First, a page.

T-shape floats being introduced to fishers in Paraná State. Photo from

This is a neat first step to approach such a harmful human-created problem. We are glad the world is also filled with creative people trying to minimize our impacts on Earth and specifically on our oceans.
Children being presented and searching for solutions to the problem of derelict fishing gear and ghost fishing. Photo from

                                                                                                                                                                                     By Adriana Carvalho 

Saturday, November 7, 2015

How to integrate different perceptions for shark conservation?

Sharks are amazing animals that have been living on the Earth for hundreds of millions of years (waaaaayyy older than humans!!!). Today, there are over 500 species of all shapes, colors, sizes and behaviors. For example, the dwarf lanternshark (Etmopterus perryi) is the smallest shark known to science with adults reaching a maximum of 20 centimeters, whereas the much more famous whale shark (Rhincodon typus) can reach up to 12meters! Sharks are top predators that regulate populations of other species and help maintain healthy marine ecosystems worldwide. Despite their key importance for the world oceans, shark populations are rapidly declining all over the globe, especially due to the Asian taste for shark fins, which kills 100 million sharks per year. This decline is also worsened by the reproductive strategies of most shark species, marked by slow growth, late sexual maturity and small offspring, features that make it difficult for them to recover from the high mortality caused by commercial fishing. In this scenario, global conservation strategies are needed to help shark populations recover and thrive in the oceans. However, the completely unjustified negative image that the general public has of sharks (“human-eaters and murderers”) does not help conservation efforts. In a recent article, we have investigated the knowledge and attitude of residents and tourists towards shark species of Fernando de Noronha Archipelago, a marine protected area, and one of the major ecotourism destinations in Brazil, famous for shark-watching tourism. We interviewed 178 residents and 277 tourists in the main island of the archipelago. We showed that residents and tourists have slightly different perception and attitude towards shark conservation: while residents know much more about the local shark species (Fig. 1), tourists are more aware of the fact that some shark species are endangered. While the majority of residents know that Fernando de Noronha is an important birth and mating area and a great site to observe sharks, tourists are more likely to agree that shark fishing should be prohibited and that fishing other species could harm shark populations in the island. Nevertheless, both residents and tourists believe that it is important to protect shark species and are aware of their ecological role in marine ecosystems. Such different perceptions are important when developing conservation strategies for sharks. We suggested, for example, (I) offering shark-watching experiences for residents guided by local scuba diving operators. This would provide the residents a chance to enjoy the marine environment and sharks, which are usually enjoyed by tourists only. (ii) Shark-watching could be included as part of schooling activities for children and teenagers. These schooling activities are expected to increase the residents' awareness of sharks and increase the success of shark conservation. (iii) The training of residents as local scuba divers and snorkeling guides could strengthen their participation in tourism and engage them in conservation and environmentally driven attitudes. (iv) We also suggested integrating residents’ knowledge of sharks into educational material for tourists in order to improve their knowledge of local shark species and provide clear orientations during shark-watching activities. In conclusion, we found that individual values may differ between visitors and residents, which demand the development of integrated management strategies capable of bringing conservation issues to different segments of the society.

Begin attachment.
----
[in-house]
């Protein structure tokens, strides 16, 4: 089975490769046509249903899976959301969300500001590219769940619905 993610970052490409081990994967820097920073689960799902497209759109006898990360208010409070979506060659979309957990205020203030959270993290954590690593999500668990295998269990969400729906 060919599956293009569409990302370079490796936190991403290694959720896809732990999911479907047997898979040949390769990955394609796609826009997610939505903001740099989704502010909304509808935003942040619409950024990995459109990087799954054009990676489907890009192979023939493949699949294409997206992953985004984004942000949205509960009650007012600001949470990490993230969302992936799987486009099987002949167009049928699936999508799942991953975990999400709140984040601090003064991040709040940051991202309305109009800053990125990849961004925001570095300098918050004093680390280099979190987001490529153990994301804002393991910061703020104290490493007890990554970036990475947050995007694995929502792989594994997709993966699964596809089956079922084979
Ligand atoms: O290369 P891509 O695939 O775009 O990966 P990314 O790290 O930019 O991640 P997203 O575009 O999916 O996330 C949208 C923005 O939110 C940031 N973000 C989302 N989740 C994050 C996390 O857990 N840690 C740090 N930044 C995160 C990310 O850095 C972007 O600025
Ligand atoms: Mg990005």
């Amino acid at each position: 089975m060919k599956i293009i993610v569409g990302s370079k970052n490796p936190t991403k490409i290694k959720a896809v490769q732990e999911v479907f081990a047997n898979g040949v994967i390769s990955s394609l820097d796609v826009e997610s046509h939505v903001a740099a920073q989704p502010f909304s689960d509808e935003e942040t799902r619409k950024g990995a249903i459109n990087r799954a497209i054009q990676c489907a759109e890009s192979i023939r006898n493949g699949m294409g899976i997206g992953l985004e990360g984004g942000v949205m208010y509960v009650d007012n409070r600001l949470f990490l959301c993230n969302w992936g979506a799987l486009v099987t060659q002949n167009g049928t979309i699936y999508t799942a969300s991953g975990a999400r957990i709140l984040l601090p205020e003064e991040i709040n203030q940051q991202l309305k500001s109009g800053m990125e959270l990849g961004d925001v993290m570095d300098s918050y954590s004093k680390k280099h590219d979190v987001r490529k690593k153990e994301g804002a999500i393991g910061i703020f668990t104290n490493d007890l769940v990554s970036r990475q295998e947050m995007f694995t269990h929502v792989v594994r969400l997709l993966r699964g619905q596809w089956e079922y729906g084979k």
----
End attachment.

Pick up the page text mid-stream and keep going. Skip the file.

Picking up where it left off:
By Gustavo Paterno.